Pregnancy: 13 – 16 weeks
Week 13 of pregnancy represents the beginning of the second trimester, the stage where fetal development takes on a whole new meaning.
During the second trimester, a pregnant woman and her partner may be able to find out the baby’s gender and the mother-to-be may even feel the baby move.
By the 13th week of pregnancy, the baby’s intestines have moved from the umbilical cord into the abdomen.
The gentitalia are now fully developed within the baby’s body and a penis or clitoris will begin to form externally, although at this stage it is not yet possible to identify the baby’s gender at an ultrasound scan.
The baby is also starting to form urine, which is expelled into the amniotic fluid. Tissue continues to turn into bone around the head and in the baby’s limbs.
The baby’s fingers and toes have now separated, nails begin to form and some hair may even be growing.
The baby’s head can now move and facial features continue to develop. At this stage, the baby weighs around 25 grams.
The mother’s uterus is expanding and changing position to be above the pelvis. The second trimester is usually when a pregnant woman starts to feel less tired and this may be a good time to consider low impact exercises such as yoga, swimming or walking.
By the 14th week of pregnancy, the baby’s arms are at almost the final relative length that they will be when the baby is born and the neck has more definition.
The baby now has eyebrows and may be able to frown, grimace or squint. At this stage, some babies may even begin to suck their thumb.
The baby has now started to swallow small amounts of amniotic fluid, which move into the stomach.
The kidneys have started to work and the baby can pass the fluid it swallows back into the amniotic fluid in the form of urine. Red blood cells are also forming in the spleen.
The placenta now fully supports the baby and provides it with nutrients, as well as producing hormones that are required to support the pregnancy.
In female babies, the ovarian follicles start to form and in male babies, the prostate starts to appear. It will be possible to identify the baby’s gender this week or in the coming weeks.
The baby is now around 90 mm in length and weighs around 40 grams. The mother’s uterus is now approximately the size of a grapefruit and continuing to grow. It may press on the bladder, making it necessary to use the toilet more often.
It is around week 15 that the baby will soon be able to hear. The baby may be able to hear muffled sounds from the outside world or sounds from the mother’s digestive system, heart or voice.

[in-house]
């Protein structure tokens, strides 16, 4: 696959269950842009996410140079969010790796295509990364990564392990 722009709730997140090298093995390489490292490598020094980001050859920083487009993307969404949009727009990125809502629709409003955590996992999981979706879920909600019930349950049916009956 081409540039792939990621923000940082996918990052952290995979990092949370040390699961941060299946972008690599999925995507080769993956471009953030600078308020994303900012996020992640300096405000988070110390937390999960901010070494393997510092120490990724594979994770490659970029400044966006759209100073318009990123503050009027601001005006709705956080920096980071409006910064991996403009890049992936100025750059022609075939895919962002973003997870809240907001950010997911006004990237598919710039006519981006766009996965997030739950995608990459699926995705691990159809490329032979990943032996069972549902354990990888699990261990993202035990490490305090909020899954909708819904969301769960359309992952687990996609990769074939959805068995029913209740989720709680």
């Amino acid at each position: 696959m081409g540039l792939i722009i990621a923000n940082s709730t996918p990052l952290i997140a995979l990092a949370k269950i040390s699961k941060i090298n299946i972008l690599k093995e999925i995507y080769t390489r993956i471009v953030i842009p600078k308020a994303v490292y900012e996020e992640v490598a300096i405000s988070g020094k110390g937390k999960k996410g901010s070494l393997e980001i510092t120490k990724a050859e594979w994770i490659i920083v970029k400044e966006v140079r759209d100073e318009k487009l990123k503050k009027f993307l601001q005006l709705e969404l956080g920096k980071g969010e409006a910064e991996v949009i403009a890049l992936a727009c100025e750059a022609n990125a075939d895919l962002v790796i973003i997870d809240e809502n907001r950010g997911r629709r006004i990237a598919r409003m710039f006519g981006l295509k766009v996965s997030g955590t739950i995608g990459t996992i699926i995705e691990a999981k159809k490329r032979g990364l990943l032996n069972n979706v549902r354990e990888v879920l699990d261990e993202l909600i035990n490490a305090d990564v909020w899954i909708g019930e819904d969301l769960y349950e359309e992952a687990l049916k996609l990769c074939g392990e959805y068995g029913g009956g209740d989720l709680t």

The baby’s eyes are still closed, but start to become light sensitive and possibly capable of perceiving bright light from beyond the mother’s abdomen.
The baby is growing rapidly and developing bones that will soon be visible at an ultrasound scan.
At week 16, the baby’s nervous system continues to grow and develop, allowing the baby to make coordinated limb movements.
The hands can now form a fist and are also able to reach and hold each other.
Eyelashes as well as eyebrows are now formed, along with fingernails and toenails and a fine hair referred to as lanugo covers the body to help protect the baby’s delicate skin.
This hair has disappeared by time the baby is ready to be born, as the body has enough fat to provide insulation.
The eyes have started to slowly move and the ears have nearly reached the position they will be at birth. The baby is now around 120mm in length.
The Mother’s Body
Women who have experiended tiredness and nausea will probably start to feel better around the beginning of the second trimester.
They may begin to feel an increase in their sex drive, possibly as a result of pregnancy hormones or an increase in blood flow to the pelvic region, although it is perfectly normal not to experience these feelings.
As the womb grows and rises upwards, the mother will notice a small bump developing in the abdomen.
By the fourth month (16 weeks) of pregnancy, the mother may be able to feel her baby’s first light movements, although it is still early days and more common for these fluttering movements to be felt later.
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Last Updated: Feb 27, 2019
Sally has a Bachelor's Degree in Biomedical Sciences (B.Sc.). She is a specialist in reviewing and summarising the latest findings across all areas of medicine covered in major, high-impact, world-leading international medical journals, international press conferences and bulletins from governmental agencies and regulatory bodies. At News-Medical, Sally generates daily news features, life science articles and interview coverage.
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